That’s the case with 80’s -90’s singer Prince and his former band, The Time. According to published reports, lead singer Morris Day, Jimmy Jam, Terry Lewis, Jellybean Johnson, Jerome Benton and company, wanted to get back together after years of being out of circulation.
            There was just one problem - their old boss, Prince, of “Purple Rain” and “Little Red Corvette” fame, owns the name, “The Time,” and wasn’t letting go of it. So after a lot of back and forth, the fellas came up with a new name, “The Original 7even.”
            Yep, The Original 7even!
            I don’t particularly care for it either, but what really matters is their music, and on that, I’ve always given The Time the highest props. They have a new album out (under the new lame name) titled, “Condensate” which came out Tuesday.
            The question is, who is their market now? Most of The Time’s market are in their 50’s and 60’s now. Heck, the group looks like a bunch of old men if you remove the fancy outfits.
            So who is going to by their CDs now, which probably cost twice as much as they did 20 years ago when they were still selling vinyl records? And what radio stations will be playing their new album? And can they adequately compete against the no-talent acts of today?
There’s a reason why time passed this group by, no matter how big they once were.
I wish The Original 7even luck, I really do. I just can’t see how they’re going to make a full-fledged comeback today. It is a much different world than it was 20 years ago.
Much different.
CHRIS TUCKER TROUBLE - So now we’re hearing that comedian Chris Tucker is losing his $6 million in Florida because of money and tax problems.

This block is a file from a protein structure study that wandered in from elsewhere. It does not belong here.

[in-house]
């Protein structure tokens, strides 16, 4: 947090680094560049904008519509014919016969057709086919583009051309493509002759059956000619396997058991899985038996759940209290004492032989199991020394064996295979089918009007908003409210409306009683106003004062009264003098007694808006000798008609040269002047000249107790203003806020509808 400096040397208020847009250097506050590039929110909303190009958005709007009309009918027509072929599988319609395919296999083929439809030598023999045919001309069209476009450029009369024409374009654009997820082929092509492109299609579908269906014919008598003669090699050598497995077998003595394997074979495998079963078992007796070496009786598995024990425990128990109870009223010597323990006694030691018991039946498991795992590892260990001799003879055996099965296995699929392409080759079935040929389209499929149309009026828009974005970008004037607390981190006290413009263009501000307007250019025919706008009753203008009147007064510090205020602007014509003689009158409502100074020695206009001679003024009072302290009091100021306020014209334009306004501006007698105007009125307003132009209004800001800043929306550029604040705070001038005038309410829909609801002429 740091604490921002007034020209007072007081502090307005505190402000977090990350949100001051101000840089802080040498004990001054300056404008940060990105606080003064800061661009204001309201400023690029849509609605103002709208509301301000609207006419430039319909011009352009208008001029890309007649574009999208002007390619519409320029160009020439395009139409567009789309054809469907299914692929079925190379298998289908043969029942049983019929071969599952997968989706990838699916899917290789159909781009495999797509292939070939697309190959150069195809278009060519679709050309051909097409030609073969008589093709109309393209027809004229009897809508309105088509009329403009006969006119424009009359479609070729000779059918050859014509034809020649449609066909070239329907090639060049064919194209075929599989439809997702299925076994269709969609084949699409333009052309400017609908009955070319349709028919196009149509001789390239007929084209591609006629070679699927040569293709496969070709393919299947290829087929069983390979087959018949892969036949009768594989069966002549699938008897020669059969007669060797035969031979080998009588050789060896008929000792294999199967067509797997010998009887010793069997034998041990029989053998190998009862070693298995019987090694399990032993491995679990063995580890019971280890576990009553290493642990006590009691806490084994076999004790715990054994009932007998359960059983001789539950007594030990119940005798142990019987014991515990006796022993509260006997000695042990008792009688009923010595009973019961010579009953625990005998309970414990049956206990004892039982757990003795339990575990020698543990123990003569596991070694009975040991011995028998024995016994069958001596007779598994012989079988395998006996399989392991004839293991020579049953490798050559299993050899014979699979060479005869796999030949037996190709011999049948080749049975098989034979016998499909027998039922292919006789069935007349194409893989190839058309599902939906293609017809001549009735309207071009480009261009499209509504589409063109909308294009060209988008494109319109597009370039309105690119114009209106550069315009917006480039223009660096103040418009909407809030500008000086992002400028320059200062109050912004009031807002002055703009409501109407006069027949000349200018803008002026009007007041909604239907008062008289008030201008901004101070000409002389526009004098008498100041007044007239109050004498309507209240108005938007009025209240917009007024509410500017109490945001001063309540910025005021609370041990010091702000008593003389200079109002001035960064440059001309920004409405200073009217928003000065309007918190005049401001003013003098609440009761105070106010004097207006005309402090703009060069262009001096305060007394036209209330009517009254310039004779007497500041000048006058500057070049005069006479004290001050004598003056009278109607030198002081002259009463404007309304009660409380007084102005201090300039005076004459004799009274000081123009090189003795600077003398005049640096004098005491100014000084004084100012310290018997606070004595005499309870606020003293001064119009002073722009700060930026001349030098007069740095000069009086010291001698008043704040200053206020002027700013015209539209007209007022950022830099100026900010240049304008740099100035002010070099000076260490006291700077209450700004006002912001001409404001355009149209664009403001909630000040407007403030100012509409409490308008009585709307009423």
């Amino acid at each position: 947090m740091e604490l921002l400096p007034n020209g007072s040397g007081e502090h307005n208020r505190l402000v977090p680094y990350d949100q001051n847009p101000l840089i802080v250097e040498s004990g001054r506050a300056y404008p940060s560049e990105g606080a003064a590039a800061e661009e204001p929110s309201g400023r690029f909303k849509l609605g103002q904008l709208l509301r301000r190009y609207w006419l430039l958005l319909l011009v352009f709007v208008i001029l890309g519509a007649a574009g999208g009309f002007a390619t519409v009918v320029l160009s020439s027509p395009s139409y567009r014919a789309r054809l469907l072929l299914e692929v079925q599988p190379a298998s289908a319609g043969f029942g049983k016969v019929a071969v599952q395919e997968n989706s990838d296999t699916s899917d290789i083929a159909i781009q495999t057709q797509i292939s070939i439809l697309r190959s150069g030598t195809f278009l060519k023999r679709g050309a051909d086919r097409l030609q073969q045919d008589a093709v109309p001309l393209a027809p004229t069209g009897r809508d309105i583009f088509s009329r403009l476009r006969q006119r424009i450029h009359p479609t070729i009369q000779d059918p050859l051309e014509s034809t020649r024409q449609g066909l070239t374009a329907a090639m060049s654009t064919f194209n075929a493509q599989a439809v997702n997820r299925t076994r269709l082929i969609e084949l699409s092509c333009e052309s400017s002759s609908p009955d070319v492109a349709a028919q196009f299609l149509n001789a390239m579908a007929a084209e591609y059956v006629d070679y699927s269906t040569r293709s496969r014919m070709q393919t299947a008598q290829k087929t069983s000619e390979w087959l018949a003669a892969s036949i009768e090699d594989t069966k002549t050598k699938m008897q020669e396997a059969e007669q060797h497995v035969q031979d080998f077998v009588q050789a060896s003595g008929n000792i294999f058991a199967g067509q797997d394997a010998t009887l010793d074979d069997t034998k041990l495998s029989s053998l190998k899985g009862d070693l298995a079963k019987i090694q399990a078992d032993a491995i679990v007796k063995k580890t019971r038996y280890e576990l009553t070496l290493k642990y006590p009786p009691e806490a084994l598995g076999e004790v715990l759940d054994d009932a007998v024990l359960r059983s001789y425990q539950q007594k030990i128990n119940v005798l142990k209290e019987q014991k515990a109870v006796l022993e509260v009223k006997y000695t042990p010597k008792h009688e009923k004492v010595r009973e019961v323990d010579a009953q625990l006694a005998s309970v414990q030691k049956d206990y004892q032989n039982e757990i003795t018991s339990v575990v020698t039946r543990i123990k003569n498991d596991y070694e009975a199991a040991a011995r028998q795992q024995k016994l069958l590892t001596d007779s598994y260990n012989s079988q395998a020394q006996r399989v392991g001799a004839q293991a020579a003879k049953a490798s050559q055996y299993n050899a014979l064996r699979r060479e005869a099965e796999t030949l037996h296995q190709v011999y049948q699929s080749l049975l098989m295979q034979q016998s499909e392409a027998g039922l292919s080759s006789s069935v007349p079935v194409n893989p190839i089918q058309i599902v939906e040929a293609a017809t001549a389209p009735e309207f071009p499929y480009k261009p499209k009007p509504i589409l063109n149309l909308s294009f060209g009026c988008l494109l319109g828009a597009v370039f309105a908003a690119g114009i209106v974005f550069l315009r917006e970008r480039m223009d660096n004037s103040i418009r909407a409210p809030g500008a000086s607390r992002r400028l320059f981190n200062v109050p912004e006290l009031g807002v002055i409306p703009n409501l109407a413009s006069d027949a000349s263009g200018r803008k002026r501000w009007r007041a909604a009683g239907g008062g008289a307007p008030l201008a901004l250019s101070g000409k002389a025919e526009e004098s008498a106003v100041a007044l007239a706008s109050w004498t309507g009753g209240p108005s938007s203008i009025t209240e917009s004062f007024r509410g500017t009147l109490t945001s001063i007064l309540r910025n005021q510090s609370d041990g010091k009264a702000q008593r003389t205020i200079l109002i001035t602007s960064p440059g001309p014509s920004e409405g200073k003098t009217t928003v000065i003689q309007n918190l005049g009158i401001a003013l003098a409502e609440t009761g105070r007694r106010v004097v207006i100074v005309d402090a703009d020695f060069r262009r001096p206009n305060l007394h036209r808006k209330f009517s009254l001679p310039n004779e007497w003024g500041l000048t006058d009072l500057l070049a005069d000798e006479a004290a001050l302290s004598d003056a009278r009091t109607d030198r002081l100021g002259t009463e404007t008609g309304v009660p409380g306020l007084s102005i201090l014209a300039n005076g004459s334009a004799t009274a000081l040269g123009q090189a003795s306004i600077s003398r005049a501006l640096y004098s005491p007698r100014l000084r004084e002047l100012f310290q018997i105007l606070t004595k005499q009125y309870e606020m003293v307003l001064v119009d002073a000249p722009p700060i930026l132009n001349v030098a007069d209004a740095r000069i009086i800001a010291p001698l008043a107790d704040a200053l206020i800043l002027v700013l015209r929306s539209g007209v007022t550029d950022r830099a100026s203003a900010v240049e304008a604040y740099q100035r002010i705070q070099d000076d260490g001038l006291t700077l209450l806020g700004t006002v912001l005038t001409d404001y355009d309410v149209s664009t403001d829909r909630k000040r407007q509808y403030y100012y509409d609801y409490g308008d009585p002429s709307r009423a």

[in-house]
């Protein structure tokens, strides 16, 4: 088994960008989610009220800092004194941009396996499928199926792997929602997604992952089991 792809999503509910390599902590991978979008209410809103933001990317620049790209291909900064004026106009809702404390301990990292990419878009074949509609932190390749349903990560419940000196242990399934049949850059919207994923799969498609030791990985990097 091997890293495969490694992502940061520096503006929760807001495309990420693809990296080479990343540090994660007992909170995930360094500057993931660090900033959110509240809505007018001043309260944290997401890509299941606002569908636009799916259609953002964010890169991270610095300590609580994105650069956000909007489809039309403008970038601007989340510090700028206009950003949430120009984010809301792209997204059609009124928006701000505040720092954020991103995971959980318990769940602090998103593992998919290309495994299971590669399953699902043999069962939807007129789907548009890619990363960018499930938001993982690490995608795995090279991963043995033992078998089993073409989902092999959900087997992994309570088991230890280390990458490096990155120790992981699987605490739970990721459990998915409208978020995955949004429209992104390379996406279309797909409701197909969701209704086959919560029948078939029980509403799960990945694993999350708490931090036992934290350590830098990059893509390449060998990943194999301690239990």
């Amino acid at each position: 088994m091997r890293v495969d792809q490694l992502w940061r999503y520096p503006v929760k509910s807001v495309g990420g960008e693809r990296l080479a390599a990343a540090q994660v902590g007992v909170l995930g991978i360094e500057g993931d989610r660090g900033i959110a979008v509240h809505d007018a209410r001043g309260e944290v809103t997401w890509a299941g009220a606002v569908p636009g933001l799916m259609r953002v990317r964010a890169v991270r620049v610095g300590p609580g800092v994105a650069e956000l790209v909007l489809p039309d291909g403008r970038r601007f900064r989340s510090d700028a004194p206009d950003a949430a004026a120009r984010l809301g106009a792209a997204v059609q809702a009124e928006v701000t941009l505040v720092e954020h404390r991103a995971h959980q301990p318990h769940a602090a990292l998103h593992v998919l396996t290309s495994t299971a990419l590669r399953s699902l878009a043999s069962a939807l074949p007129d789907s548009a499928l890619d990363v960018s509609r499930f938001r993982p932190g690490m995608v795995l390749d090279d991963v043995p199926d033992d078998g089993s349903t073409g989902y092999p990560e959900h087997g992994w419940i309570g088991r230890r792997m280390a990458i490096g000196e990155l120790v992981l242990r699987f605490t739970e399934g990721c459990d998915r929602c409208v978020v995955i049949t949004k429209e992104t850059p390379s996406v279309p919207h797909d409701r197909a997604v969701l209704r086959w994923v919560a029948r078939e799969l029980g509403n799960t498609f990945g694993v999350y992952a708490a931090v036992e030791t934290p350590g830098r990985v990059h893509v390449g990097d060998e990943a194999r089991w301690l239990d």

What I don’t understand is why isn’t Chris working?
I don’t mean on a comedy tour like the one he came to Raleigh on several months ago. I’m sure that’s good money, but it’s not the kind of money that he needs.
Why hasn’t Chris made a movie, ANY movie, in almost a decade? Lord knows the guy is funny, and he starred in three hit “Rush Hour” films with the incredible Jackie Chan, flicks he certainly made millions from.
And before that, Chris made films in the famous “Friday” series with Ice Cube.
So why can’t, or why won’t Chris make more films? Clearly, given that he still has fans, his name means something at the box office?
I don’t know, but I sure wish I had the answers.
            SO WHAT HAPPENED IN WAKE COUNTY? -  When In was in High Point last week covering the NCNAACP Convention there, people from across the state who recognized me asked me the same question, “How did y’all in Wake County win those school board elections?”
            I was so tempted to say, “Simple,” but it wasn’t. And that’s why folks in Raleigh and beyond should feel so proud of themselves.
            It was a monumental task, winning five of five open seats on the Republican-led Wake County School Board, four of the Democrat and the fifth one held by the incumbent Republican and board chairman, Ron Margiotta.
            Margiotta’s district, in particular, was the most conservative Republican of all, and he was the most entrenched incumbent having represented the area on the board since 2003.
            And as for the four Democratic seats, two of them were held by Democratic incumbents, and the other two were all newcomers since the Democrats there decided not to run again.
            So what happened? Why did the Democrats win against tough Republican opposition, and why Margiotta lose?
            Because the people had had enough!
            The Republican majority on the Wake School Board overplayed their hand as soon as they took office in December 2009. Yes, there were many citizens how had problems with the previous school boards, and there were definitely problems with the student assignment plan where children were being moved from school to school almost every year.
            For the record, that was because of Wake’s tremendous growth, not because of a diversity policy. Still, the GOP board used that to push for neighborhood schools.
            So the GOP took advantage of the anger. But they did what most stupid people do in this situation, namely misinterpreted their election as a blank check to carry out their warped political agenda in a power-hungry, arrogant and disrespectful way.
            After two years of literally destroying what was once one of the top public school systems in the nation, the people determined that they had had enough, and couldn’t wait to vote.